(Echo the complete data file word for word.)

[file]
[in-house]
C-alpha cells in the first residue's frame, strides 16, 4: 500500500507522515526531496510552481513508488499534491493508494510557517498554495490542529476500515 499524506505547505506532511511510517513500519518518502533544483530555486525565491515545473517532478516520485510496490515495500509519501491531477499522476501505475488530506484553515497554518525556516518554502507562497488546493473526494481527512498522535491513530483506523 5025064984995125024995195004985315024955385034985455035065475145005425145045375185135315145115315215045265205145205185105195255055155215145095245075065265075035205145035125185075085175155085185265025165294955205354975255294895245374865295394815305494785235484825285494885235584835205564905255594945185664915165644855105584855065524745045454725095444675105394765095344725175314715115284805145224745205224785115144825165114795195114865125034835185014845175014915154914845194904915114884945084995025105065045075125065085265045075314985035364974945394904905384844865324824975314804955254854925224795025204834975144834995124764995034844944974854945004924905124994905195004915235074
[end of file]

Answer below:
[in-house]
C-alpha cells in the first residue's frame, strides 16, 4: 500500500507522515526531496510552481513508488499534491493508494510557517498554495490542529476500515 499524506505547505506532511511510517513500519518518502533544483530555486525565491515545473517532478516520485510496490515495500509519501491531477499522476501505475488530506484553515497554518525556516518554502507562497488546493473526494481527512498522535491513530483506523 5025064984995125024995195004985315024955385034985455035065475145005425145045375185135315145115315215045265205145205185105195255055155215145095245075065265075035205145035125185075085175155085185265025165294955205354975255294895245374865295394815305494785235484825285494885235584835205564905255594945185664915165644855105584855065524745045454725095444675105394765095344725175314715115284805145224745205224785115144825165114795195114865125034835185014845175014915154914845194904915114884945084995025105065045075125065085265045075314985035364974945394904905384844865324824975314804955254854925224795025204834975144834995124764995034844944974854945004924905124994905195004915235074